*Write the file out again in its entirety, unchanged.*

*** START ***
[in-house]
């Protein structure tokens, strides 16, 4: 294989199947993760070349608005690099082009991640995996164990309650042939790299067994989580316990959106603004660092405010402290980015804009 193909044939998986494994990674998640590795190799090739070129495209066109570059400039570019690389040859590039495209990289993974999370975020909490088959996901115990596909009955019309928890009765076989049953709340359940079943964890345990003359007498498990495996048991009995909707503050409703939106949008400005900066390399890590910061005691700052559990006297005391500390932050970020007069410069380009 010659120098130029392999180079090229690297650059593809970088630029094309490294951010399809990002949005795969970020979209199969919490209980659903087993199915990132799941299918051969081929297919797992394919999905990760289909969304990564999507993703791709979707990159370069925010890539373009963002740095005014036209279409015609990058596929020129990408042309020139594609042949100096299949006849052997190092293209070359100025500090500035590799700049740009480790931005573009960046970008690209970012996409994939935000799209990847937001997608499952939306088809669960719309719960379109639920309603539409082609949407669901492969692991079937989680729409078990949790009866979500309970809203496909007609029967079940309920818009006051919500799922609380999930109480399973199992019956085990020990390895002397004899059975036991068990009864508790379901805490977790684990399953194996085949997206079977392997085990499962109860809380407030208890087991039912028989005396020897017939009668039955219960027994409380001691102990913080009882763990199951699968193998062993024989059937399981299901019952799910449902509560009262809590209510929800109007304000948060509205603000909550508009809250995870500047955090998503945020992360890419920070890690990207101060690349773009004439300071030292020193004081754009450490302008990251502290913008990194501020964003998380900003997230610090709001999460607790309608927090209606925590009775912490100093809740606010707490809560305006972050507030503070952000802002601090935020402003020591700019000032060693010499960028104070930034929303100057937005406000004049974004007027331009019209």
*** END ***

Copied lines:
[in-house]
């Protein structure tokens, strides 16, 4: 294989199947993760070349608005690099082009991640995996164990309650042939790299067994989580316990959106603004660092405010402290980015804009 193909044939998986494994990674998640590795190799090739070129495209066109570059400039570019690389040859590039495209990289993974999370975020909490088959996901115990596909009955019309928890009765076989049953709340359940079943964890345990003359007498498990495996048991009995909707503050409703939106949008400005900066390399890590910061005691700052559990006297005391500390932050970020007069410069380009 010659120098130029392999180079090229690297650059593809970088630029094309490294951010399809990002949005795969970020979209199969919490209980659903087993199915990132799941299918051969081929297919797992394919999905990760289909969304990564999507993703791709979707990159370069925010890539373009963002740095005014036209279409015609990058596929020129990408042309020139594609042949100096299949006849052997190092293209070359100025500090500035590799700049740009480790931005573009960046970008690209970012996409994939935000799209990847937001997608499952939306088809669960719309719960379109639920309603539409082609949407669901492969692991079937989680729409078990949790009866979500309970809203496909007609029967079940309920818009006051919500799922609380999930109480399973199992019956085990020990390895002397004899059975036991068990009864508790379901805490977790684990399953194996085949997206079977392997085990499962109860809380407030208890087991039912028989005396020897017939009668039955219960027994409380001691102990913080009882763990199951699968193998062993024989059937399981299901019952799910449902509560009262809590209510929800109007304000948060509205603000909550508009809250995870500047955090998503945020992360890419920070890690990207101060690349773009004439300071030292020193004081754009450490302008990251502290913008990194501020964003998380900003997230610090709001999460607790309608927090209606925590009775912490100093809740606010707490809560305006972050507030503070952000802002601090935020402003020591700019000032060693010499960028104070930034929303100057937005406000004049974004007027331009019209």